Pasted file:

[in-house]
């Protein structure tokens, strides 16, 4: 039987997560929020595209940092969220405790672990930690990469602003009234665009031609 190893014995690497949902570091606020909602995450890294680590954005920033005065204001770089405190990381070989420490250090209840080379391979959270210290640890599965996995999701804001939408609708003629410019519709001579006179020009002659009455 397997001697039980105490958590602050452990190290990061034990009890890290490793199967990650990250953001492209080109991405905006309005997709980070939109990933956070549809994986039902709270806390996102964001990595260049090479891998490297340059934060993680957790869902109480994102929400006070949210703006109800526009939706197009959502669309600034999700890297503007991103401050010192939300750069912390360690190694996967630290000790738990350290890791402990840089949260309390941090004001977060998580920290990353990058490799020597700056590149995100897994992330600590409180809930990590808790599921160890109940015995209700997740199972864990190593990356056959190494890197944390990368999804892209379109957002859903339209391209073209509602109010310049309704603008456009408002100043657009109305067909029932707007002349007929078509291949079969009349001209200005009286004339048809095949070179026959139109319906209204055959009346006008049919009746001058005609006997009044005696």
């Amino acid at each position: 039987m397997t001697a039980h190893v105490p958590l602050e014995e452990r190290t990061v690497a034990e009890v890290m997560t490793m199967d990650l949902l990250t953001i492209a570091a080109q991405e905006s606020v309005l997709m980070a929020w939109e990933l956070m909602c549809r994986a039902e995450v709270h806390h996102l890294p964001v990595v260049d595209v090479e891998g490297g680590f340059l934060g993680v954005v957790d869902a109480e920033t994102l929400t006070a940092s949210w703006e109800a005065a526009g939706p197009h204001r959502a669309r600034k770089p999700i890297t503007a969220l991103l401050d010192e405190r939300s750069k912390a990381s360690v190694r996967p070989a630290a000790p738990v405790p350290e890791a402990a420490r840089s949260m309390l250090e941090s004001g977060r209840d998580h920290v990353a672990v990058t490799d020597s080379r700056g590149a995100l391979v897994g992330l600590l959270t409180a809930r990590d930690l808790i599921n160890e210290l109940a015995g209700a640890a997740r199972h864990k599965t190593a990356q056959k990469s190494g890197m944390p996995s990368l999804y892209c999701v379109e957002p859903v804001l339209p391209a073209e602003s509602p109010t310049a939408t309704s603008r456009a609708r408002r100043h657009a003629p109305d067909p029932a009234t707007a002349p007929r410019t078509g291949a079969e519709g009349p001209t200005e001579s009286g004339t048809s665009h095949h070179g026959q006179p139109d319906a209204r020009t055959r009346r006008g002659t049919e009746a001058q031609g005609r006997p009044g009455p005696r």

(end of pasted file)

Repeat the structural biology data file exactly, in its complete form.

[in-house]
């Protein structure tokens, strides 16, 4: 039987997560929020595209940092969220405790672990930690990469602003009234665009031609 190893014995690497949902570091606020909602995450890294680590954005920033005065204001770089405190990381070989420490250090209840080379391979959270210290640890599965996995999701804001939408609708003629410019519709001579006179020009002659009455 397997001697039980105490958590602050452990190290990061034990009890890290490793199967990650990250953001492209080109991405905006309005997709980070939109990933956070549809994986039902709270806390996102964001990595260049090479891998490297340059934060993680957790869902109480994102929400006070949210703006109800526009939706197009959502669309600034999700890297503007991103401050010192939300750069912390360690190694996967630290000790738990350290890791402990840089949260309390941090004001977060998580920290990353990058490799020597700056590149995100897994992330600590409180809930990590808790599921160890109940015995209700997740199972864990190593990356056959190494890197944390990368999804892209379109957002859903339209391209073209509602109010310049309704603008456009408002100043657009109305067909029932707007002349007929078509291949079969009349001209200005009286004339048809095949070179026959139109319906209204055959009346006008049919009746001058005609006997009044005696």
């Amino acid at each position: 039987m397997t001697a039980h190893v105490p958590l602050e014995e452990r190290t990061v690497a034990e009890v890290m997560t490793m199967d990650l949902l990250t953001i492209a570091a080109q991405e905006s606020v309005l997709m980070a929020w939109e990933l956070m909602c549809r994986a039902e995450v709270h806390h996102l890294p964001v990595v260049d595209v090479e891998g490297g680590f340059l934060g993680v954005v957790d869902a109480e920033t994102l929400t006070a940092s949210w703006e109800a005065a526009g939706p197009h204001r959502a669309r600034k770089p999700i890297t503007a969220l991103l401050d010192e405190r939300s750069k912390a990381s360690v190694r996967p070989a630290a000790p738990v405790p350290e890791a402990a420490r840089s949260m309390l250090e941090s004001g977060r209840d998580h920290v990353a672990v990058t490799d020597s080379r700056g590149a995100l391979v897994g992330l600590l959270t409180a809930r990590d930690l808790i599921n160890e210290l109940a015995g209700a640890a997740r199972h864990k599965t190593a990356q056959k990469s190494g890197m944390p996995s990368l999804y892209c999701v379109e957002p859903v804001l339209p391209a073209e602003s509602p109010t310049a939408t309704s603008r456009a609708r408002r100043h657009a003629p109305d067909p029932a009234t707007a002349p007929r410019t078509g291949a079969e519709g009349p001209t200005e001579s009286g004339t048809s665009h095949h070179g026959q006179p139109d319906a209204r020009t055959r009346r006008g002659t049919e009746a001058q031609g005609r006997p009044g009455p005696r």